How to Identify a Georgian House / Georgian Architecture

What is A Georgian House?

Georgian architecture is the term used to describe a style of architecture that became popular during the reigns of George I-IV from 1714-1830. The short reign of William IV from 1830-1837 is usually included as part of the Georgian era. There are a number of features that characterise a typical Georgian property and we analyse some of these below.

Georgian architecture

Symmetry

Symmetry is a typical feature of Georgian properties. Large detached Georgian buildings tend to have the main door in the centre of the property.


However, terraced Georgian properties regularly have the door to one side and as such, are not symmetrical underlining that there are no hard and fast “rules”.

Georgian townhouses

Georgian terraced houses with doors to one side as opposed to in the middle.


Georgian Fanlights

Fanlights, a semi-circular window with glazing bars radiating from the centre like an open fan, are common features above the doors of Georgian properties. These let light shine into the hallway.


Steps from Main Door Directly onto Footpath

Georgian townhouses are often characterised by steps leading from the main door directly onto the footpath.


Basements

Basements are often visible from street level and protected by iron railings. These were used for servants’ quarters and kitchens, with the principal living area being at first floor level or “piano nobile.” The top floor was very often reserved for staff; this is why the windows on the first and second floors are regularly larger than those at the top.


Georgian Sash Windows

Sash windows are a key feature of Georgian buildings and they were carefully designed to adhere to classical proportions of 1:1.6 ie the height of the window is 1.6 times its width. The same proportions were applied to the individual panels and the typical arrangement was six panels per sash, so 12 panels overall, albeit this was by no means fixed. In some of the windows above, you will see 15 and even 18 panels in some windows.

Georgian Sash Windows

Georgian Hipped Roof

Hipped Roofs & Parapets

Hipped roofs (slope inward & upward from all sides) are a common feature of Georgian properties. Often the roof is concealed behind an ornamental wall or parapet. This gives the feel of a cliff edge / rectangular look to the building as the roof is effectively invisible from street level.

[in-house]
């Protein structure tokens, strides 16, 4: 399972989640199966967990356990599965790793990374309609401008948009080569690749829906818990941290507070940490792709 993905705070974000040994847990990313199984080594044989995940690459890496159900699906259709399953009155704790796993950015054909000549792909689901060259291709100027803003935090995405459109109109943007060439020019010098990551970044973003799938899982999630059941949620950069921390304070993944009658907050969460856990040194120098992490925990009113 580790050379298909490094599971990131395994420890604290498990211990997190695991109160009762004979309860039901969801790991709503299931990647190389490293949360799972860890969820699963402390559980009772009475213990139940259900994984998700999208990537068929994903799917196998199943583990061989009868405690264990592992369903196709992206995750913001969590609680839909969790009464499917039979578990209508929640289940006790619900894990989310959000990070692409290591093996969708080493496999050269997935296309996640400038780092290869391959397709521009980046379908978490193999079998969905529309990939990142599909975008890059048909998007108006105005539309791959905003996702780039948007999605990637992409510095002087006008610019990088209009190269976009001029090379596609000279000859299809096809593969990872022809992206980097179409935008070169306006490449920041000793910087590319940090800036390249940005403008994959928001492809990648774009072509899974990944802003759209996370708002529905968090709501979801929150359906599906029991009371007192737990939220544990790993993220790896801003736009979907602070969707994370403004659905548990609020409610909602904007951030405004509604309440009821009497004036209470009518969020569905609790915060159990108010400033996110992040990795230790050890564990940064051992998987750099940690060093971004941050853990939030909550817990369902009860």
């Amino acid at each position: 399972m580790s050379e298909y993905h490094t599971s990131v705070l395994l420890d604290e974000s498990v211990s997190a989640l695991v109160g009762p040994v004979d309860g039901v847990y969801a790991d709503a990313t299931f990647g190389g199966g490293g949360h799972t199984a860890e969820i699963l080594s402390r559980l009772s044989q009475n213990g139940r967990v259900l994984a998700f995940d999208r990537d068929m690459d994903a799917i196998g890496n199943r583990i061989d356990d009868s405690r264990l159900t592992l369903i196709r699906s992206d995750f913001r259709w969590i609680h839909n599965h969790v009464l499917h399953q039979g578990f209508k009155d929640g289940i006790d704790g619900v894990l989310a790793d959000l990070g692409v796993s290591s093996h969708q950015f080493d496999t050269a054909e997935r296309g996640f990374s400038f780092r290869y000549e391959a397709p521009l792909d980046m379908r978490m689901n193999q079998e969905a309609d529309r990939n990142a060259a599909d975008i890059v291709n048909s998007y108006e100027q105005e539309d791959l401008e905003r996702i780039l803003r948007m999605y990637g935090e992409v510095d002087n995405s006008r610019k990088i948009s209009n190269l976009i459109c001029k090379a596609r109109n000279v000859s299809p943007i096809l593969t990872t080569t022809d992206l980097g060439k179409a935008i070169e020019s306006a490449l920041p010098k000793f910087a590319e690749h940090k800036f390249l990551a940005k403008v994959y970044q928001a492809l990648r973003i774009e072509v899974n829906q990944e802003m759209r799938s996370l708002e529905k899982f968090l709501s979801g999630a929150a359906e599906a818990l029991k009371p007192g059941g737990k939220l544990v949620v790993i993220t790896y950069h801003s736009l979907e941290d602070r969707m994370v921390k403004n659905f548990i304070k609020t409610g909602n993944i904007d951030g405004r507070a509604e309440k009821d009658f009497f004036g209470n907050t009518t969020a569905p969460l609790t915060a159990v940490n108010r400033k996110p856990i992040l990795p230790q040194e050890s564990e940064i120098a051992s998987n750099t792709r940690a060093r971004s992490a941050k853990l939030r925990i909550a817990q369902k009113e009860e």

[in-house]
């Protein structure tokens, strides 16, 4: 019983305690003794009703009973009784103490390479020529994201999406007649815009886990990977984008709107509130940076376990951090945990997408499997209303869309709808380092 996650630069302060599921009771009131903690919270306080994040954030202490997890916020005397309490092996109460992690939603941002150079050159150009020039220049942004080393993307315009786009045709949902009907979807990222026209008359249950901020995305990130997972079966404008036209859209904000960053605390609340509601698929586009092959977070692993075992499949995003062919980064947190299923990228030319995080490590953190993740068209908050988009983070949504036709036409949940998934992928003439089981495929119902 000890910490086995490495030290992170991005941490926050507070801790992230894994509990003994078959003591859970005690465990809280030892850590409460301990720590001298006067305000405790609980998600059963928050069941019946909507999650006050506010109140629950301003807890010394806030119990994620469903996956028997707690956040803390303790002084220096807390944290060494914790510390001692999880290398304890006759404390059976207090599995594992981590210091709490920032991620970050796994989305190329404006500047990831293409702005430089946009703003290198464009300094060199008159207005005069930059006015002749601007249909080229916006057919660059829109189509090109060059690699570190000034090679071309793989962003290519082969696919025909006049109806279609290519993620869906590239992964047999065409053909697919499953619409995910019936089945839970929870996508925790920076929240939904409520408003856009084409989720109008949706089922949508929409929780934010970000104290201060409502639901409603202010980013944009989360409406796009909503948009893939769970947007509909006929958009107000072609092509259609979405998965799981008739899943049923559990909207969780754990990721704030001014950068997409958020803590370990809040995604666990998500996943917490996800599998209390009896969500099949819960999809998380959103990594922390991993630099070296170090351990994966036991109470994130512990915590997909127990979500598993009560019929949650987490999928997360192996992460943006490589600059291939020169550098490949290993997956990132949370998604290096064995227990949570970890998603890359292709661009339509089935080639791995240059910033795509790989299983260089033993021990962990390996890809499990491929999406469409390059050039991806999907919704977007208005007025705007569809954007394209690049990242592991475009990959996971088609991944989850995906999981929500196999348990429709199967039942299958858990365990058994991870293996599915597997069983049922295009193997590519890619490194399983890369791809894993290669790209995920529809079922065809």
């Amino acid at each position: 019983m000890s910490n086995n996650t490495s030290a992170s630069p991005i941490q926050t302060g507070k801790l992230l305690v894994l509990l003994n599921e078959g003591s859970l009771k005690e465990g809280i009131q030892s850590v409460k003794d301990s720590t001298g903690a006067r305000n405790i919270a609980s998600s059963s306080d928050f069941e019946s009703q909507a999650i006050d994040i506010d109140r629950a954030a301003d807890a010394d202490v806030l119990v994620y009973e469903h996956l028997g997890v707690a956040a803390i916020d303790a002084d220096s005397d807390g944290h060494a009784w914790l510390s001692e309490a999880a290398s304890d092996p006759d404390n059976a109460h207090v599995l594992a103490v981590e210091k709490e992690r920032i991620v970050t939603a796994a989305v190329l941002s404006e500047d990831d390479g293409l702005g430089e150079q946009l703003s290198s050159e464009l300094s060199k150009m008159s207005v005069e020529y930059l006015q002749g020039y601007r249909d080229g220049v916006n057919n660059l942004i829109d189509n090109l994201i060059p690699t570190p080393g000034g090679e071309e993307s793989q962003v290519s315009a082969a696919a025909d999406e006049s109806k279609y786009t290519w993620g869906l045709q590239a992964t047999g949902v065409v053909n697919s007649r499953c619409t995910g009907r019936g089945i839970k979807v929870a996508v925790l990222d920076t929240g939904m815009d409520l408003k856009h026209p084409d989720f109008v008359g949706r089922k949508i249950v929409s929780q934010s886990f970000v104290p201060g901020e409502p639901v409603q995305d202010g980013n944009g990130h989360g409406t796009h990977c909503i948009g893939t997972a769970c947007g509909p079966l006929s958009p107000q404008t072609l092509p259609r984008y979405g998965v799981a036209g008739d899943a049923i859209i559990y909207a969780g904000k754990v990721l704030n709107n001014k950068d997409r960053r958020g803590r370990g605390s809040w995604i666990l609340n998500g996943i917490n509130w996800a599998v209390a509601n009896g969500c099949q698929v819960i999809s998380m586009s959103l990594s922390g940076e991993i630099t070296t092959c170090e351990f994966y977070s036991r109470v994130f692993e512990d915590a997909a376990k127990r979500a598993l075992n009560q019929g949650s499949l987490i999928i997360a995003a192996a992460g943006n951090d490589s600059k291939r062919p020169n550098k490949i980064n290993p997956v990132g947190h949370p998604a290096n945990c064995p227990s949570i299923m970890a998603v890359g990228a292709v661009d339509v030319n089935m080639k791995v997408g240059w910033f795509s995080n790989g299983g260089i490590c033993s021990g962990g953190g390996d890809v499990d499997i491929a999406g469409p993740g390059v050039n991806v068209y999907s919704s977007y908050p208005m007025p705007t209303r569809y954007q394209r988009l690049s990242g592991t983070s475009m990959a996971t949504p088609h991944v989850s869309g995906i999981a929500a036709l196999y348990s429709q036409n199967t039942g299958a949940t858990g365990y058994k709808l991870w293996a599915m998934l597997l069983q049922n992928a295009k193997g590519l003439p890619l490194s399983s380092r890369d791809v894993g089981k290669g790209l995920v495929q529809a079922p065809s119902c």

Chimneys

Chimneys were often located at either end of the building again in a symmetrical style.


Where to Find Georgian Architecture in Ireland

As the British empire prospered in the 18th and 19th centuries, the ruling Protestant class in Ireland used their wealth to design and build buildings sensitive to their aesthetic preferences. The quality of construction was typically of a very high standard meaning that countless examples of beautiful Georgian architecture remain prevalent throughout Ireland. Dublin’s Georgian Quarter which broadly runs from St Stephen’s Green / Trinity across to the canal, encompassing Merrion Square & Fitzwilliam Square is home to some of Ireland’s finest examples of Georgian architecture.

Georgian Town Houses Merrion Square
 

Featured above is a stunning streetscape of Dublin’s Merrion Square displaying many of the finest traits of Georgian architecture including cliff face style buildings owing to hidden hipped roofs, uniformity of style between adjoining buildings, steps from main doors to the footpath, basements surrounded by iron railings, sash windows & beautiful fanlights.

However, one should not be of the view that the finest Georgian architecture is the preserve of the capital. On the contrary, the Georgian influence is found nationwide and examples are readily observable to anyone with an interest. A useful tip is to search by keyword on Daft for “Georgian” and then use Google street-view to browse the streets of the properties you find.



Georgian Architecture Limerick

Traditional Georgian architecture Mallow Street, Limerick

Georgian Architecture Cork City

Traditional Georgian architecture Patrick’s Hill, Cork City